Soo Choi of Rainier Fruit Co., Selah, Wash., attempts to balance plates on sticks as part of the Mardi Gras-themed festivities at Southeast Produce Council’s Southern Exposure trade show Feb. 27-29 in Tampa, Fla. ( Amy Sowder )

TAMPA, Fla. — Making connections, deepening relationships and learning the latest were all activities on parade at the Southeast Produce Council’s Southern Exposure 2020 trade show. 

With about 2,700 attendees at the Mardi Gras-themed show Feb. 27-29, there were more people than last year, but this is about where SEPC president and CEO David Sherrod said he wants to cap it.

“We don’t get caught up in numbers too much. What we’re really concerned with is quality, not the quantity,” Sherrod said.

However, almost 600 retail and foodservice buyers attended, a 20% increase from 2019. “That’s the number that we really like,” he said.

SEPC board chairman Brandon Parker, director of sales at Reidsville, Ga.-based Shuman Farms, chose making a difference through philanthropy as part of his platform for his one-year term, Sherrod said, and it was evident in the activities and talks.

“We want to let everybody in the industry know what these companies are really doing. We feel that if we can do that, it’ll spread throughout the industry,” Sherrod said.

The philanthropic focus matched a value of the trade show’s keynote speaker, NFL Hall of Fame coach Tony Dungy, formerly of the Indianapolis Colts and Tampa Bay Buccaneers. Dungy said he could tell through the SEPC website that the industry organization has similar goals as he did when coaching.

“Your only job as a coach is to help your players play better and to help them be better people,” Dungy told the keynote luncheon crowd.

New Orleans style festivities wove throughout the trade show floor, where two women walked on stilts, a man balanced Frisbees on sticks, a Dixieland jazz band roamed about and vendor booths were decorated in Mardi Gras purple, green and gold.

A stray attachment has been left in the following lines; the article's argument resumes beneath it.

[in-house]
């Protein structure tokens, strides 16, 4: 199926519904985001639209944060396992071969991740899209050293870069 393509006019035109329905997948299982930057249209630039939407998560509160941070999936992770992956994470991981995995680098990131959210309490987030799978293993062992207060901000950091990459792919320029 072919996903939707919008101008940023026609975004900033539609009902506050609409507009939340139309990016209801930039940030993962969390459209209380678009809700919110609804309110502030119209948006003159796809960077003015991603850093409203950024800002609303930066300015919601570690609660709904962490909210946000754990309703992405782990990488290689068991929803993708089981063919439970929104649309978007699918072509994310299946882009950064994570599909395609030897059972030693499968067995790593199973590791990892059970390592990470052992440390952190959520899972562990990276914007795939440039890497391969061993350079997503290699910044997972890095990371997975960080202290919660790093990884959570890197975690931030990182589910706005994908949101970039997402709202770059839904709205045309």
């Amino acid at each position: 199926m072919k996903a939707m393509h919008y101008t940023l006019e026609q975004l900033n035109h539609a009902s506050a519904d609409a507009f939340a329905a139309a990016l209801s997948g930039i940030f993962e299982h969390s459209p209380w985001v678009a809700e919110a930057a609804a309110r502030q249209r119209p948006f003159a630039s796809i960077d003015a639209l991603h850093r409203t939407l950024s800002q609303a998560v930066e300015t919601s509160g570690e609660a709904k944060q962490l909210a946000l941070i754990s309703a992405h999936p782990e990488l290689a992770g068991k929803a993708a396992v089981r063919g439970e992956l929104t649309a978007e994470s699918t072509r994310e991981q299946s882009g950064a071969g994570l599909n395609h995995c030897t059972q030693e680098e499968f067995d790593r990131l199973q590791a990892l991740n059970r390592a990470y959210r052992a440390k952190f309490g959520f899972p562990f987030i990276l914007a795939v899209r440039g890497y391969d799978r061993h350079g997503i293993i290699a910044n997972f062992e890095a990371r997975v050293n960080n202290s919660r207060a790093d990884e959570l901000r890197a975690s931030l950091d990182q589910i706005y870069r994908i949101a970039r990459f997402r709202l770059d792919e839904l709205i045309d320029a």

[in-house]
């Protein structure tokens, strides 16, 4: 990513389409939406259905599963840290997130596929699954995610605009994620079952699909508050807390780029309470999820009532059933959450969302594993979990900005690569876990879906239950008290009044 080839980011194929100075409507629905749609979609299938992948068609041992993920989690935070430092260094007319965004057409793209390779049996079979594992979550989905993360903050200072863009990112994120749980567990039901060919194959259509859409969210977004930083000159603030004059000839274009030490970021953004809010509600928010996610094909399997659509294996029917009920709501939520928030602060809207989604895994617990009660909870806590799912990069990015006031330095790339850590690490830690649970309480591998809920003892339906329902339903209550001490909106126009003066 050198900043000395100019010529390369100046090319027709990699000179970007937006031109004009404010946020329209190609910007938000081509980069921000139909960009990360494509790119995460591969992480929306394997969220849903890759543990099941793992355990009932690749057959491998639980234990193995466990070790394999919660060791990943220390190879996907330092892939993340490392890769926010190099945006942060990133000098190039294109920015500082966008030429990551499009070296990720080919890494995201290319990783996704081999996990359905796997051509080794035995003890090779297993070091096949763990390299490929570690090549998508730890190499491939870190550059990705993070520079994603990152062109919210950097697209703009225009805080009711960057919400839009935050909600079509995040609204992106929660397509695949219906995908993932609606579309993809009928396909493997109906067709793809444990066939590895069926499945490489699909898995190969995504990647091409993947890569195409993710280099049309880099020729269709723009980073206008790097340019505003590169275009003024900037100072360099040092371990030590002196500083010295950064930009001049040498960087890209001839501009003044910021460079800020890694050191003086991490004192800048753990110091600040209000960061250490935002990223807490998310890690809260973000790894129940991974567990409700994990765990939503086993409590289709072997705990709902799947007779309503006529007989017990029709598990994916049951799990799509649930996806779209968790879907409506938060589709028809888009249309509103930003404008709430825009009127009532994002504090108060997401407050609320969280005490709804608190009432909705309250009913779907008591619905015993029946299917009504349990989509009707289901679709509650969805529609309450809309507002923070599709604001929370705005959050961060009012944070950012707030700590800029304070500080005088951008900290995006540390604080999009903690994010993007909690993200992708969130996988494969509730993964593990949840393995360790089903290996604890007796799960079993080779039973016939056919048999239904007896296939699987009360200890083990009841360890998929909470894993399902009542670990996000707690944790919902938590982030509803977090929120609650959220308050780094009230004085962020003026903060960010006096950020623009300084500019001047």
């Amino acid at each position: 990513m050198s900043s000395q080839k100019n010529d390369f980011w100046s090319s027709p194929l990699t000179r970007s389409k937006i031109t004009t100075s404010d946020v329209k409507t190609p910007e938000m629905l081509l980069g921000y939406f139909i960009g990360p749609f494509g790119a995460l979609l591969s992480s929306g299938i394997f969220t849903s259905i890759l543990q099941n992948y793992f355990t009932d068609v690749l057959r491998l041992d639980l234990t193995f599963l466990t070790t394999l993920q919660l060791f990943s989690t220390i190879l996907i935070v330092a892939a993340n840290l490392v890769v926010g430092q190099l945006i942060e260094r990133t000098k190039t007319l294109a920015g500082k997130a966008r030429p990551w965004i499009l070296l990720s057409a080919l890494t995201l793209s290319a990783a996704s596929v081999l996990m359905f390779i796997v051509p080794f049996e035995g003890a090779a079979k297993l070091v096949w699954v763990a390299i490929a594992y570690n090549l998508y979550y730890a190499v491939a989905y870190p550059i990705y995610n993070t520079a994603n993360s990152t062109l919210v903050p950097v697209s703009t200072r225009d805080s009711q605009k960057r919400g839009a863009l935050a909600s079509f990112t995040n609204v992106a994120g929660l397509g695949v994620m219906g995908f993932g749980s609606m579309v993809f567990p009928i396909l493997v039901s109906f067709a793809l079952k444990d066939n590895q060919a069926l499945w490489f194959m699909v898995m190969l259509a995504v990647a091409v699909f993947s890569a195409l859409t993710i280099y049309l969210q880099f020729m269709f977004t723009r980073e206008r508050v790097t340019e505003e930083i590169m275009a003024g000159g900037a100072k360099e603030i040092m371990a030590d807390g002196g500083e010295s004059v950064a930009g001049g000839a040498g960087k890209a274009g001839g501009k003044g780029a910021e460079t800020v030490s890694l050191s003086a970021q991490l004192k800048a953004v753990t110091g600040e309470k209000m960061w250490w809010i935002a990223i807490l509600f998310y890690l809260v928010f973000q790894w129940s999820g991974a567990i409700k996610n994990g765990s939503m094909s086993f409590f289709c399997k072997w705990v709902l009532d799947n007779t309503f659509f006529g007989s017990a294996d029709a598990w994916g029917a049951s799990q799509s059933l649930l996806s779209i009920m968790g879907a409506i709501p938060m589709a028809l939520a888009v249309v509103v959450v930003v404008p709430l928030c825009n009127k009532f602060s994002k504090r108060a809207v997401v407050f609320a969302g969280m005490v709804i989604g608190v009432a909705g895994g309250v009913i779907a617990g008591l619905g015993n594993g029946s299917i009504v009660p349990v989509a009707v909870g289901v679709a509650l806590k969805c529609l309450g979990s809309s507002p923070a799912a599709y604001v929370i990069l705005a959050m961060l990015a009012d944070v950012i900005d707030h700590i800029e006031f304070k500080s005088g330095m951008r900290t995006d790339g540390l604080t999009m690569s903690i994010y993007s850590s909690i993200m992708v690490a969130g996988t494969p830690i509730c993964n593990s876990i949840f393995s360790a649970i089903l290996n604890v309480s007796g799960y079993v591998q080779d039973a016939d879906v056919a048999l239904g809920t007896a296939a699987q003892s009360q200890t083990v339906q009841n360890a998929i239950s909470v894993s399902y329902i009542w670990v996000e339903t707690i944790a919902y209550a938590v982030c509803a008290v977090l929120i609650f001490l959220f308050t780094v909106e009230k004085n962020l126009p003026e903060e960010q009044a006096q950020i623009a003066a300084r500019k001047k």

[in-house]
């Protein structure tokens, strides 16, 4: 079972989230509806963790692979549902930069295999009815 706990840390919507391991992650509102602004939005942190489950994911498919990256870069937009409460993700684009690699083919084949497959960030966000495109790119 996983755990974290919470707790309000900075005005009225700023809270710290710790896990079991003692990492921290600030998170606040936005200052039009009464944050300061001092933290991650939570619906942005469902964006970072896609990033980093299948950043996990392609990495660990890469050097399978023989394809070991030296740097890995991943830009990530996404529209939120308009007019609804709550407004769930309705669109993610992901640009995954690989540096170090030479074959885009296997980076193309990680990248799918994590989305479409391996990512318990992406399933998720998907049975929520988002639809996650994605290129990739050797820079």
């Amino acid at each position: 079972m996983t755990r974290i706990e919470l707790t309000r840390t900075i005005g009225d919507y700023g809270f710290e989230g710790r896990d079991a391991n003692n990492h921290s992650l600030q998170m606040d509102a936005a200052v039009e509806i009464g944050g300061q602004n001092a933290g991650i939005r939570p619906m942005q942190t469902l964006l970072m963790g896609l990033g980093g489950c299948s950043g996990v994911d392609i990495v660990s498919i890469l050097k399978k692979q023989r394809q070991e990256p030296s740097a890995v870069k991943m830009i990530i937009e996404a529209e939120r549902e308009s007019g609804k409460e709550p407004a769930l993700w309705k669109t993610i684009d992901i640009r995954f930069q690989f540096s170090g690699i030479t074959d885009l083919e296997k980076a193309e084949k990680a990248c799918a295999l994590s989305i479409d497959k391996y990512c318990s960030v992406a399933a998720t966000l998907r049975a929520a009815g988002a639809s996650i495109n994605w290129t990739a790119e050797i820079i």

Jackie Axelrod and Joe McCoy, produce buyers for Publix Super Markets, attended the show to find products, packaging and growers that they’ve never seen before. 

“You can only answer the phone and have so many meetings. Here, we really get to see vendors we’re never exposed to,” McCoy said.

Axelrod nodded.

“From an innovation perspective, people here are knowledgeable about what’s up and coming. We can find companies that are brand new to the market and new products,” she said.

Al Finch, president of Dundee, Fla.-based Florida Classic Growers, has been participating in the show since it began in 2004 in Lakeland, Fla.

“This show just keeps evolving and getting better every year,” Finch said. “It’s neat to step back and see how far we’ve come.” 

The giving and receiving continued with booth decoration contests and the Golden Rule Challenge.

Parker presented a check of $25,000 to charities through SEPC Cares, through which the council has donated more than $1.1 million dollars to help children and families to date. Other awards included:

  • Rick Estess of Bancroft, Wis.-based RPE received the SEPC’s Terry Vorhees Lifetime Achievement Award;
  • Faye Westfall of DiMare Fresh Inc.-Tampa, Riverview Fla., received the SEPC Lifetime Membership Award; and
  • Kaytlyn Bunting, daughter of Joseph and Aimee Bunting, won a $7,500 Vorhees Vision scholarship to attend Southern Methodist University in Dallas.

Melissa Cecil of Giant Food Stores attended the Plight of Plastics educational session and the Southern Roots women’s luncheon, led by Colette Carlson, founder of professional coaching firm Speak Your Truth.

“The plastics session was really good. It’s a huge initiative with many companies, including ours. We just changed our organic salad container from a plastic clamshell to a peel-and-seal top, which is a huge reduction in plastic, about 30%,” Cecil said.

Expo attendees praised the expo’s size: big enough to be worthwhile, but not so big there’s no time to spend with key people.

“You really get to see the people you want to see,” said Kohl Brown, vice president of sales for Loxahatchee, Fla.-based J&J Family of Farms. “I bring my whole team, I mean, everybody comes to this show because I think it’s important for our guys to be able to meet and get to know people in the industry — competition, customers, it doesn’t matter.”

Exhibitors noted the spike in the number of buyers.

“We were just bombarded with great, great people as far as buyers coming by,” said Michele Youngquist, president of Bay Baby Produce, Mount Vernon, Wash. “We couldn’t be happier with the way everything went.”

— The Packer’s editor Tom Karst and retail editor Ashley Nickle contributed to this report.

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